Most gardeners enjoy growing flowers for the beauty they bring to outdoor areas. But we also like cutting blossoms and bringing them indoors in vases. For advice on how to cut and care for your own fresh cut flowers, we turned to White Flower Farm staffer Mary Altermatt. In addition to her job here in the Publications department, Mary is the owner of Mountain Meadow Flowers of New Milford, CT, purveyor of beautiful, organically grown perennial and annual cut flowers.
On her farm in New Milford, CT, she grows approximately 200 varieties of annual cut flowers from seed using organic methods. Throughout the growing season, she creates cut flower bouquets, which are sold at the White Flower Farm Store in Morris, CT, at area farmer’s markets, and to private clients. She also sells flowers by the bucket so clients including restaurants can create their own arrangements.
After 25 years of growing, here are some of Mary’s field tips for harvesting flowers:
- Have plenty of clean buckets on hand, lightweight plastic is fine. Before cutting flowers, wash your buckets, vases and pruners with a mix of 1 tablespoon of bleach to 1 gallon of water, let sit for a few minutes, rinse out and then fill with clean water, about 1/3 full. Bacteria growth in the water will clog the flower stem and prevent the flower from staying hydrated so these hygiene steps are well worth the effort. Buckets that are clean enough to drink out of is the rule of thumb.
- Bring your bucket to the garden, preferably left close by in the shade, so when you cut a handful of stems they can go right into the water. When cutting, be sure to use a floral knife or scissors with thin blades to avoid crushing the stems. (If stems are crushed, it will inhibit or block the uptake of water.) As you’re harvesting, strip off the lower foliage that would be below the water line and shake off any excess dirt, to keep your harvest bucket as clean as possible.
- It’s best to cut your flowers when they are cool and well hydrated, either early in the morning or later in the day, not in the heat of the day. Avoid harvesting flowers that are wet from rain or after watering. Damp flowers and foliage in a bucket will invite mold and fungus. Rather than over-stuffing your bucket and possibly crushing blooms, bring an extra bucket to the garden.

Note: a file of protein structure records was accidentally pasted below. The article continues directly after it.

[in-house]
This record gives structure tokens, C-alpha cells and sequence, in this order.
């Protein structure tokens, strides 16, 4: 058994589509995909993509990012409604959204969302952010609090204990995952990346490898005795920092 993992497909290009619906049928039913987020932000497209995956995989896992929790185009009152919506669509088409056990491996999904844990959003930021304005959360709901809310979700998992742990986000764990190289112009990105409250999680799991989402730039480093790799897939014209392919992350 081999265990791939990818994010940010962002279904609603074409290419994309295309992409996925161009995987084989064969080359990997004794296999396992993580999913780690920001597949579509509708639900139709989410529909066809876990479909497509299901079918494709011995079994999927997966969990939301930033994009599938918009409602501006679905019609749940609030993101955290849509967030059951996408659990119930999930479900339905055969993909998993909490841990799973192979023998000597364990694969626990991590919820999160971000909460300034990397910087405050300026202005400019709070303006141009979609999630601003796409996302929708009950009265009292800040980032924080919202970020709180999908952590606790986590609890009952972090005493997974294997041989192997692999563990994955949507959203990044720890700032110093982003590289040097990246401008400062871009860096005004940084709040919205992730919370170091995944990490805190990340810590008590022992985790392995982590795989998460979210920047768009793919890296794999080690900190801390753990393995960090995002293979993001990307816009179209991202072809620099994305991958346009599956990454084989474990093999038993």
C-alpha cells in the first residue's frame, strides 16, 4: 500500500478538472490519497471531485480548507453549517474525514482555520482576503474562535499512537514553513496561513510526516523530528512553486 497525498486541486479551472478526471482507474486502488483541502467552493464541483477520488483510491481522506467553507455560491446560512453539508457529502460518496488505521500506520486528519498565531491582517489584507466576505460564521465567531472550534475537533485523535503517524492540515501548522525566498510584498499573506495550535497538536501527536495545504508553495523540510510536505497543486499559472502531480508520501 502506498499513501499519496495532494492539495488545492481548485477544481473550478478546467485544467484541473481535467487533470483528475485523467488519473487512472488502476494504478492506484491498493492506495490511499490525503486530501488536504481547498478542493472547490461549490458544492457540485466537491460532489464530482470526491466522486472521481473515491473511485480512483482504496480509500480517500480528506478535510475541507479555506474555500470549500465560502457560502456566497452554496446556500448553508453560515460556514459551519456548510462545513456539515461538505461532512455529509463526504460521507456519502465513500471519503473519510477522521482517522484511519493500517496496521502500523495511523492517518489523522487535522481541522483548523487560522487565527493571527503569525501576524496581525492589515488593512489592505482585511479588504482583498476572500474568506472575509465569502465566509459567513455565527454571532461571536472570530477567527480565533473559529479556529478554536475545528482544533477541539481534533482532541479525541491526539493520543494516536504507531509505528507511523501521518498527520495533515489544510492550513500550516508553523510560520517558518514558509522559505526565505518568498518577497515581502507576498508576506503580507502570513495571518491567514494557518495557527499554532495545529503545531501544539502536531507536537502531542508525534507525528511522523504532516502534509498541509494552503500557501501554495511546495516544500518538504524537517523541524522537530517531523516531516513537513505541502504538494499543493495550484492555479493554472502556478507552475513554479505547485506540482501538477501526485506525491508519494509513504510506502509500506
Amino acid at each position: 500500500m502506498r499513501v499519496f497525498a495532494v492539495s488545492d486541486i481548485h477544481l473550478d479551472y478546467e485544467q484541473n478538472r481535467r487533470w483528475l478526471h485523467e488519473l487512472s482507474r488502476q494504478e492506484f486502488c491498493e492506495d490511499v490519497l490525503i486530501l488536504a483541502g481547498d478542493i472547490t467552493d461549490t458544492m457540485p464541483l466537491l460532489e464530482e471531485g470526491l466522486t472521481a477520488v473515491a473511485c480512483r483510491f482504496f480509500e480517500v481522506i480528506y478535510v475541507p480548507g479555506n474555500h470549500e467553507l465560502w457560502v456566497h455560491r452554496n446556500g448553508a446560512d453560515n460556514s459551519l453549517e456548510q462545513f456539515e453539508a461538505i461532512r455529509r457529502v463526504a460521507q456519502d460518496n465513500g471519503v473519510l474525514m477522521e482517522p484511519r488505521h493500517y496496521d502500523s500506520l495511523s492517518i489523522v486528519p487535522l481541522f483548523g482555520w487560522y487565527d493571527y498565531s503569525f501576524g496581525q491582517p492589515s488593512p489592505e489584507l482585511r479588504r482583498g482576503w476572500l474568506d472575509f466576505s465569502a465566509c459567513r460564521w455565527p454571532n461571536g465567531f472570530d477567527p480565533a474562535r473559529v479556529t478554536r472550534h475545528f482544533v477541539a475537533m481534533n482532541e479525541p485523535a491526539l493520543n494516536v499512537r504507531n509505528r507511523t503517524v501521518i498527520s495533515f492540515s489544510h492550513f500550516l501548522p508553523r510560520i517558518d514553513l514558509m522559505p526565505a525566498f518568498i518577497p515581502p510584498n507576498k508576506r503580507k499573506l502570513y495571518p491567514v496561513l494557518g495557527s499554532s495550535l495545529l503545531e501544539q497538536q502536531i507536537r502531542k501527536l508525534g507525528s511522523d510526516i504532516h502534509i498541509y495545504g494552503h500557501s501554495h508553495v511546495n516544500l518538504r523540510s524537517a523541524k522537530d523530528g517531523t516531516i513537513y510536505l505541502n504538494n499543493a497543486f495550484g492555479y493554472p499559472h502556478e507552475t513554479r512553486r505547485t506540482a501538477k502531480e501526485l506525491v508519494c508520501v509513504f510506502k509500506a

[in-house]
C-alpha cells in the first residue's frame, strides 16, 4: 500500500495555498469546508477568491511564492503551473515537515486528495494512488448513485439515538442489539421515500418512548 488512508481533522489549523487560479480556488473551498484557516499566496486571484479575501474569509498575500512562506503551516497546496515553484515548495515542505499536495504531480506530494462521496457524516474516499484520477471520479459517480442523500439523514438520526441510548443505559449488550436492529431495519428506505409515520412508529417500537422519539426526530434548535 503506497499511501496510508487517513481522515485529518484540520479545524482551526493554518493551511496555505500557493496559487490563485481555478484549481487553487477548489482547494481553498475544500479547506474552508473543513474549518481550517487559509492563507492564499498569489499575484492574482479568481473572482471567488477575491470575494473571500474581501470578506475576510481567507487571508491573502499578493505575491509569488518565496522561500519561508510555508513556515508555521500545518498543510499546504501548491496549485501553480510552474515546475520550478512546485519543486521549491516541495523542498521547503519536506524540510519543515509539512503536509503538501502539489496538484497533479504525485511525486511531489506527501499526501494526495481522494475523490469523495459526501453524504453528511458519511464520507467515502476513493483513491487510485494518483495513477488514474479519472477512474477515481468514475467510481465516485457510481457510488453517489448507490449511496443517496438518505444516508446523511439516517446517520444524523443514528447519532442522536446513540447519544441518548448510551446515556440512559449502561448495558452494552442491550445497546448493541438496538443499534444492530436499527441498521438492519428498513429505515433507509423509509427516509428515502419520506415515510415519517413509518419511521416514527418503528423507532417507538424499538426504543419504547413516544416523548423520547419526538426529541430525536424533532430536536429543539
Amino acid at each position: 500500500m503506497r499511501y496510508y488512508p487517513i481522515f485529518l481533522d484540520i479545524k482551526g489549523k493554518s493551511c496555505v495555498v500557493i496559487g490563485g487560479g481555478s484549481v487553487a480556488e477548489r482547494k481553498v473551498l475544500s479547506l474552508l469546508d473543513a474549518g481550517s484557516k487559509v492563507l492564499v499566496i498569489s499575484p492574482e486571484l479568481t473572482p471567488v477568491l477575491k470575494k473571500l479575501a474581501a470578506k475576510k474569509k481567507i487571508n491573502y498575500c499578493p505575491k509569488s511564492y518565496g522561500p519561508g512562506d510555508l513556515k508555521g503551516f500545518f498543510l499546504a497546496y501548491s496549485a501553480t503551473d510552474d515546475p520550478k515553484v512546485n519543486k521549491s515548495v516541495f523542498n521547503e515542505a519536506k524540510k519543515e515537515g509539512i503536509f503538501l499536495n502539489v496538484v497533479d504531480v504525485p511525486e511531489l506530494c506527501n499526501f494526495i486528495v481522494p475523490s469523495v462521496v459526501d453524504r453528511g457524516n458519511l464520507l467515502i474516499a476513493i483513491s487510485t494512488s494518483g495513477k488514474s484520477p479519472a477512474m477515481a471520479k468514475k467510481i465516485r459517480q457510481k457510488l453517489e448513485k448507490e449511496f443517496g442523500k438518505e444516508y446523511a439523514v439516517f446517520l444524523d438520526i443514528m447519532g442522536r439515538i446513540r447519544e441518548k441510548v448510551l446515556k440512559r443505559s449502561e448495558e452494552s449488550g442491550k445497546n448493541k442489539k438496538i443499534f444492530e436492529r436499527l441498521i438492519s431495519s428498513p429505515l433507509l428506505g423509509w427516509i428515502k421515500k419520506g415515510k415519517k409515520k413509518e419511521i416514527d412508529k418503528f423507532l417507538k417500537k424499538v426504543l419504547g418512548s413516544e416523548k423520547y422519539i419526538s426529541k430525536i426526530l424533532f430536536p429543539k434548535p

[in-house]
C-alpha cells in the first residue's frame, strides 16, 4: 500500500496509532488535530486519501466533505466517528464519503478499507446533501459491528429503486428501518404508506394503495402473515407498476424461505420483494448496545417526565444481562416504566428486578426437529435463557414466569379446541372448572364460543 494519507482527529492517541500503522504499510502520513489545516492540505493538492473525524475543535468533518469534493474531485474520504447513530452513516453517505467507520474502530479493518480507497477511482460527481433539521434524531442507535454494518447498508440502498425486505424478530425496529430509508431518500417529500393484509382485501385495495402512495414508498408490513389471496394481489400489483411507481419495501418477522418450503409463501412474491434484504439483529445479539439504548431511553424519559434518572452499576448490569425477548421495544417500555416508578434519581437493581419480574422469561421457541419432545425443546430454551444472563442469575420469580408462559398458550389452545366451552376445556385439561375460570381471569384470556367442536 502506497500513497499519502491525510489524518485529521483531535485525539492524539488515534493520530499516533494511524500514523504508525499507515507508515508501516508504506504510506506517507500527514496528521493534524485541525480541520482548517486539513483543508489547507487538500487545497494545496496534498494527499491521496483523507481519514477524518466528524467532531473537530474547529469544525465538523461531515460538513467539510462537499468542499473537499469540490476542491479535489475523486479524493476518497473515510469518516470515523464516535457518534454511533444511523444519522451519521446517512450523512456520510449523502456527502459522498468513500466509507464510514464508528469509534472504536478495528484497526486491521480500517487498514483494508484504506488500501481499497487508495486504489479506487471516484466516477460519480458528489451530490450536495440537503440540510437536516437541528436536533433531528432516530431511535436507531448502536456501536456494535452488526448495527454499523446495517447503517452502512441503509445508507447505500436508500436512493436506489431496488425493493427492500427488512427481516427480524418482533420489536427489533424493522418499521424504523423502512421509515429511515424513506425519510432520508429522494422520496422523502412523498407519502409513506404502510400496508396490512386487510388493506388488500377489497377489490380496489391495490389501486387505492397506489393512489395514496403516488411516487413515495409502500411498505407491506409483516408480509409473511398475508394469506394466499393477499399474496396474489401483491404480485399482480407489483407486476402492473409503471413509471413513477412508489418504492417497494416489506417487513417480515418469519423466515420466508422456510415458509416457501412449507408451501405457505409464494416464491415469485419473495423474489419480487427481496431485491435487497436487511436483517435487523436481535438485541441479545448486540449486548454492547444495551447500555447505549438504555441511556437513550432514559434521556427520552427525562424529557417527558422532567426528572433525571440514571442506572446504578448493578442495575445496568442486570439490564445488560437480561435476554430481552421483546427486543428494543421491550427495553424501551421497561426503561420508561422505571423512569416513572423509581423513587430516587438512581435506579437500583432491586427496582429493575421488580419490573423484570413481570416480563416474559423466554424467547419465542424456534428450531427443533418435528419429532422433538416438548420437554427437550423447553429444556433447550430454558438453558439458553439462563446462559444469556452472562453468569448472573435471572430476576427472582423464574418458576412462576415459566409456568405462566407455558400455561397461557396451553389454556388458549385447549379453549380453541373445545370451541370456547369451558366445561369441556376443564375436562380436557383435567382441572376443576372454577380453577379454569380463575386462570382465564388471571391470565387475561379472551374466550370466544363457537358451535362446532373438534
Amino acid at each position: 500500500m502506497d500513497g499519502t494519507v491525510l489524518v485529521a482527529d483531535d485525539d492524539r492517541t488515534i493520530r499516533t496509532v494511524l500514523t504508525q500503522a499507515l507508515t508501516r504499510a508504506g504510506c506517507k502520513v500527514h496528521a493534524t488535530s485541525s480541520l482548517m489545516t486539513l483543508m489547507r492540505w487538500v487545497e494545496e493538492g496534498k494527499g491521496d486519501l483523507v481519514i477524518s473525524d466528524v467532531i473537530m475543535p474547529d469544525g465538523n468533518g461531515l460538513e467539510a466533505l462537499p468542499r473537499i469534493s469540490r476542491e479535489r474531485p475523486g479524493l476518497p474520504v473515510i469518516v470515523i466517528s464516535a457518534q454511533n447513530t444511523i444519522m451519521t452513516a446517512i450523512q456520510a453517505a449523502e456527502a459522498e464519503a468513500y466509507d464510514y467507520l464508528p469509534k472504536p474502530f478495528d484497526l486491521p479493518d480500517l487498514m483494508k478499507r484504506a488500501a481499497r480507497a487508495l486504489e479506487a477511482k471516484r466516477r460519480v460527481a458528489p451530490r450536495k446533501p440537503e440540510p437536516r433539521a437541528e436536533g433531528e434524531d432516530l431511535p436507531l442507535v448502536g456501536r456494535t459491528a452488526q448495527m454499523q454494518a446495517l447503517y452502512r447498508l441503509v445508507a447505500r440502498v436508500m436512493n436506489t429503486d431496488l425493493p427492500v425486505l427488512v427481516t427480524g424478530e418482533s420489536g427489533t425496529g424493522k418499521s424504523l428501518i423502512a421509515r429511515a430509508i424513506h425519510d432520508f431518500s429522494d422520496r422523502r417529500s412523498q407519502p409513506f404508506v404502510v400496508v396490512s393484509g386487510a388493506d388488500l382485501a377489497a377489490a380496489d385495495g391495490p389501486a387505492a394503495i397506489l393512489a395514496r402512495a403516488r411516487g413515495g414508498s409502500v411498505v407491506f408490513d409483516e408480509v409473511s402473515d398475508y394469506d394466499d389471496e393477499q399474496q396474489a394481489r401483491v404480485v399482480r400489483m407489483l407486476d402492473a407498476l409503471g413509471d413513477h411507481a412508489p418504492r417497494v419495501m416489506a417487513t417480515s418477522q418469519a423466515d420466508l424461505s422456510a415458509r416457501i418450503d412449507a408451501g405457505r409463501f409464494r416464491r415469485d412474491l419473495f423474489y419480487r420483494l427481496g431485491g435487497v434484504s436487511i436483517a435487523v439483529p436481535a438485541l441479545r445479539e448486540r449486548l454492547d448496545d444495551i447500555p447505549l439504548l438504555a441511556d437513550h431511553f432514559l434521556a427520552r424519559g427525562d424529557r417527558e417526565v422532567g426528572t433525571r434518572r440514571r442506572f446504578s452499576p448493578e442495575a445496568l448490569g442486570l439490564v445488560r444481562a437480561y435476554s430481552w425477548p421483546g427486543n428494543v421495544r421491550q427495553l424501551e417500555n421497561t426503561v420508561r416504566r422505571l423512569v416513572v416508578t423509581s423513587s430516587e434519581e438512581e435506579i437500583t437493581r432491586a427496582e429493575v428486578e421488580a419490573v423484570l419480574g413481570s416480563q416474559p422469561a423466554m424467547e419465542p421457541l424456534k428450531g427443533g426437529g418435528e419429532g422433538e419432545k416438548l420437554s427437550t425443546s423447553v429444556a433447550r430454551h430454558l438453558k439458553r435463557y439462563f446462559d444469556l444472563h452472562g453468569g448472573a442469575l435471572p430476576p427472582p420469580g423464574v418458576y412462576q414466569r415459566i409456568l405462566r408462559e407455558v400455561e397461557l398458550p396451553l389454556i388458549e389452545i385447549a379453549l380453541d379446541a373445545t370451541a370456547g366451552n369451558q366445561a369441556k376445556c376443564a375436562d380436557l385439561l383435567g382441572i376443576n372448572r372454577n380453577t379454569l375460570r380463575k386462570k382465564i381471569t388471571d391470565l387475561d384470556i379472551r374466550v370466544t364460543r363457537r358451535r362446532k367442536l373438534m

- Do a little research ahead of time to know at what stage to harvest certain flowers. For example, a Sunflower should be cut when the petals start opening away from the center disk. A Peony should be cut before it opens at all, when the bud feels like a marshmallow.
- After harvesting, bring the buckets into a cool holding area and remove any leftover lower leaves. The stems can be recut at an angle underwater. This prevents air bubbles from forming within the flower stems thereby blocking the flowers’ water uptake. For some flowers, like Dahlias, which have hollow stems, you can hold each stem upside down under the faucet, fill it with running water, hold your thumb over it like a straw, then submerge it into the bucket. This will strengthen the stem and prevent collapsing.
- Transfer the stems to the “resting bucket” of clean water with a flower preservative, most commercial ones contain sugar for food, bleach to control bacteria, and a water acidifier. Let the flowers rest for at least a few hours in a cool spot or overnight, so they can take up plenty of water before more handling and arranging.
- When it comes to arranging, Mary will provide a separate blog post with tips. But for some general guidelines, choose a color palette you like, choose a variety of heights, flower forms, and textures. Add something aromatic, if you have it, from fresh picked herbs to fragrant flowers.
- After arranging your bouquet, hold it in one hand, if possible, and give a clean cut to even out the stem ends. For a longer vase life, the bouquet stems should be recut every three days and the vase water changed every other day to ensure clear uptake. If a flower completely wilts or becomes moldy, remove it from the bouquet. Display your bouquet out of direct hot sunlight and away from the fruit basket. Ripening fruit emits ethylene gas, which causes cut flowers to deteriorate faster.
For more information on Mountain Meadow Flowers, visit www.mountainmeadowflowers.com